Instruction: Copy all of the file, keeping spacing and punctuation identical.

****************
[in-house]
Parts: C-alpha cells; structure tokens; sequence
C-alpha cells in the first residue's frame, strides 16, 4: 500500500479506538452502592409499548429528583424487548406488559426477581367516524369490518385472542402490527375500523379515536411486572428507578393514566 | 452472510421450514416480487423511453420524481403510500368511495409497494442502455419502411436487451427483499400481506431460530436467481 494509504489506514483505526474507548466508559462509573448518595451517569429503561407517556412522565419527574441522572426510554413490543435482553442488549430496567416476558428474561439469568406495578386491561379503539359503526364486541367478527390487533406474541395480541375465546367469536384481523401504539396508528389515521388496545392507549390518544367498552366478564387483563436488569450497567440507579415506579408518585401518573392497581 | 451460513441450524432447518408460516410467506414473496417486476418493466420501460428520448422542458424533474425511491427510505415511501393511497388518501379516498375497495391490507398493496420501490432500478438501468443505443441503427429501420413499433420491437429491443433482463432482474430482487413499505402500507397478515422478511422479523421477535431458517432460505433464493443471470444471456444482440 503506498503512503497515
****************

[in-house]
Parts: C-alpha cells; structure tokens; sequence
C-alpha cells in the first residue's frame, strides 16, 4: 500500500479506538452502592409499548429528583424487548406488559426477581367516524369490518385472542402490527375500523379515536411486572428507578393514566 | 452472510421450514416480487423511453420524481403510500368511495409497494442502455419502411436487451427483499400481506431460530436467481 494509504489506514483505526474507548466508559462509573448518595451517569429503561407517556412522565419527574441522572426510554413490543435482553442488549430496567416476558428474561439469568406495578386491561379503539359503526364486541367478527390487533406474541395480541375465546367469536384481523401504539396508528389515521388496545392507549390518544367498552366478564387483563436488569450497567440507579415506579408518585401518573392497581 | 451460513441450524432447518408460516410467506414473496417486476418493466420501460428520448422542458424533474425511491427510505415511501393511497388518501379516498375497495391490507398493496420501490432500478438501468443505443441503427429501420413499433420491437429491443433482463432482474430482487413499505402500507397478515422478511422479523421477535431458517432460505433464493443471470444471456444482440 503506498503512503497515